We needed to consider what the changes tells us about our current capacity and limitations for file format migration, and then compare this perspective to what the outdated but public LDFR document was claiming. To no one’s surprise, this revealed some fossilized artifacts still lived in the old LDFR, but also that our capacity could be considerably augmented, consolidated and automated if we could accommodate terabytes of needed Cloud bandwidth by operationalizing Preservica’s migration pathways and functionalities.[2]

In terms of our pre-transfer and pre-ingest operations about which we’ve blogged previously at DPC[3], DROID and its output reports are used to assess all digital library or archival acquisition data coming into LAC. We wanted to capitalize on these reports and data by sending them through the workflow and into our digital preservation master database, so the information could also be used for long term preservation planning. Thus as a next step, we added a field to the LDFR database and entered each file format’s PRONOM Unique ID (PUID) as established by The National Archives (TNA).[4]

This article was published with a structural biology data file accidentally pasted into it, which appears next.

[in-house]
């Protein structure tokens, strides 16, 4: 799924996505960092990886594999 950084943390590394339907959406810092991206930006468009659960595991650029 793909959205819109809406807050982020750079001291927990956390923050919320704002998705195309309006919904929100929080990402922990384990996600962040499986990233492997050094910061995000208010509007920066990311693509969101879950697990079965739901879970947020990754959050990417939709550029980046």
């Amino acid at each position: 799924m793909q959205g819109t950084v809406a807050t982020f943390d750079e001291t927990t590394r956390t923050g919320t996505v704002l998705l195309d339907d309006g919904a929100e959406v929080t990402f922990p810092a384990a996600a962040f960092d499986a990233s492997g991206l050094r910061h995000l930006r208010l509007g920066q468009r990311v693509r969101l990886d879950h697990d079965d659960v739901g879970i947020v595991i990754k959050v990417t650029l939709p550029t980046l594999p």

Next we defined a series of file format categories that described how (or whether) LAC would manage each file format and version by PUID.  The following themes emerged:

“A” - A preferred digital file format is one that enters the organization in an ideal format for its content type or for preservation, and which can be managed by (mostly) automated workflows from the point of entry to the organization through to creation of the Archival Information Package (AIP) in the LAC digital preservation environment.

“B” - An accepted digital file format is one that is not ideal for its content type or preservation and therefore must be immediately migrated to a new format for the purposes of producing the AIP, but which can be managed via an existing and automated workflow.